My question regards the recent videos showing officials of the organization dickering over lunch about the prices of aborted baby body parts with persons they thought were procurement agents for firms which buy such things, but who were really activists conducting “stings.”

I'm very glad that the videos are out there, not so much because they reveal that planned parenthood is doing something illegal, but because they reveal the moral corrosion of people who work in the industry.  The videos horrify me because of the casual way these officials talk about abortions -- for example about using methods which aren’t as "crunchy” so that the body parts will be more intact.  It isn’t about tone.  It’s about moral evil.

My question, however, concerns the methods used to obtain this footage.  Is lying to obtain this footage justified?  Does it undermine our cause?  I'm not in any way denying how powerful these videos are in shedding light on evil practices, but I wonder if such tactics discredit our calls for truth telling.   I really don't know the answer.


The way the abortion trade corrodes the souls of those involved in it appalls me too, and I am glad –- so to speak -- that some of this evil has been exposed.  But that is not what you are asking.  Your question concerns the means.

According to a very long tradition, it is wrong to do what is intrinsically evil so that good will result, and lying is intrinsically evil.  This is easy to misunderstand.  Not all forms of deception are evil; for example, the tradition has held that one may licitly set an ambush in a just war.  Moreover, merely withholding the truth -– by silence, by vagueness, or by equivocation -– is not necessarily evil (although it can be in some cases).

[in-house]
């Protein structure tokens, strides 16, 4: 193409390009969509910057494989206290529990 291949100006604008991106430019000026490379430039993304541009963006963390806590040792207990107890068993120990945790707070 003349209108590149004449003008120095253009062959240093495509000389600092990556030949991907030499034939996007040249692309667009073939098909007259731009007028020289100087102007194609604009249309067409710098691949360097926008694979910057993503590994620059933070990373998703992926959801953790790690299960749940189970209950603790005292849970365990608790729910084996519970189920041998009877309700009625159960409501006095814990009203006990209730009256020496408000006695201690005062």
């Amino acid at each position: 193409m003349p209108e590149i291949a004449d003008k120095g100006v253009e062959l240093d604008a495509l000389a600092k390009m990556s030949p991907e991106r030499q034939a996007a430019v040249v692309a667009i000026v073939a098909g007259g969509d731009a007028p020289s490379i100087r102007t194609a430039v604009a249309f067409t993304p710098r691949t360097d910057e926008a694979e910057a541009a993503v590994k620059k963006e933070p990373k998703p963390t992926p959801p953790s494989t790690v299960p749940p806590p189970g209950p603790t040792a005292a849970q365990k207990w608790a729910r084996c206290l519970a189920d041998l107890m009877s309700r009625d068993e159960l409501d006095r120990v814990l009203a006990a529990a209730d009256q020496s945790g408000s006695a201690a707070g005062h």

The question, then, is what lying is.  Lying has traditionally been defined as deliberately saying what one knows to be false with the intention to deceive.  The justification of this definition is straightforwardly teleological.  As one of the subordinate powers of rational beings, the power of language has an inbuilt purpose which surpasses any motive we might bring to the act.  Speech must never be used in a way which makes it an enemy of truth.

If this definition is complete and correct, then what the agents provocateurs did to expose Planned Parenthood’s evils was lying, and should not have been done even for the sake of the good result that it achieved.  One must not lie to expose lies.

However, some who are sympathetic to the methods of the sting operations argue that the traditional definition should be understood as including a tacit proviso, such that lying is deliberately saying what one knows to be false with the intention to deceive someone who has a right to the truth.  In this way they argue that what the agents provocateurs did was not lying, because the Planned Parenthood criminals did not have a right to the truth.

In my opinion the agents provocateurs were indeed lying.  But even if I am mistaken – even if they were not lying -- their methods are not ethically in the clear.

Why?  Whether or not deliberately saying what one knows to be false with in the intention to deceive is a complete definition of lying, it certainly corresponds to what people in general understand lying to be.  This makes the act a moral stumbling block, what used to be called a “scandal.”

By exposing abortionist lies even by telling what merely seem to be lies, one encourages the view that the defenders of life are no more honest than the murderers, and at the same time promotes the idea that one may do evil for the sake of good.  I understand the awful sense of desperation -- temptation often feels that way.  But there lies the edge of an abyss.